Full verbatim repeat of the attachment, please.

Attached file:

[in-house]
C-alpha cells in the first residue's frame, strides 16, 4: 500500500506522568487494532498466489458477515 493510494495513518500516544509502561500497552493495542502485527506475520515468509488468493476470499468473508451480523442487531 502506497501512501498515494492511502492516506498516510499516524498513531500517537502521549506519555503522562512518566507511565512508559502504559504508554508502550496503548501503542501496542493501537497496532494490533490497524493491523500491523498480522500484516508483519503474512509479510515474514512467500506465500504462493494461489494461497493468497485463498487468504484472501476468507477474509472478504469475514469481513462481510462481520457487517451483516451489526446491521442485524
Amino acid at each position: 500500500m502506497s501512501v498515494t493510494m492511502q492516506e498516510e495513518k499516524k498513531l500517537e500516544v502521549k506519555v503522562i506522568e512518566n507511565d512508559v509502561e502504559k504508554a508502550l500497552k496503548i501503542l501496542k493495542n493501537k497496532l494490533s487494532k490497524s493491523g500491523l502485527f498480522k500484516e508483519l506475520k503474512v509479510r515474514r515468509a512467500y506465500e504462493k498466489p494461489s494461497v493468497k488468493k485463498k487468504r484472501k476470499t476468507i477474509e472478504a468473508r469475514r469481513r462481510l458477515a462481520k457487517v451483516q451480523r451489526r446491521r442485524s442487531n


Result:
[in-house]
C-alpha cells in the first residue's frame, strides 16, 4: 500500500506522568487494532498466489458477515 493510494495513518500516544509502561500497552493495542502485527506475520515468509488468493476470499468473508451480523442487531 502506497501512501498515494492511502492516506498516510499516524498513531500517537502521549506519555503522562512518566507511565512508559502504559504508554508502550496503548501503542501496542493501537497496532494490533490497524493491523500491523498480522500484516508483519503474512509479510515474514512467500506465500504462493494461489494461497493468497485463498487468504484472501476468507477474509472478504469475514469481513462481510462481520457487517451483516451489526446491521442485524
Amino acid at each position: 500500500m502506497s501512501v498515494t493510494m492511502q492516506e498516510e495513518k499516524k498513531l500517537e500516544v502521549k506519555v503522562i506522568e512518566n507511565d512508559v509502561e502504559k504508554a508502550l500497552k496503548i501503542l501496542k493495542n493501537k497496532l494490533s487494532k490497524s493491523g500491523l502485527f498480522k500484516e508483519l506475520k503474512v509479510r515474514r515468509a512467500y506465500e504462493k498466489p494461489s494461497v493468497k488468493k485463498k487468504r484472501k476470499t476468507i477474509e472478504a468473508r469475514r469481513r462481510l458477515a462481520k457487517v451483516q451480523r451489526r446491521r442485524s442487531n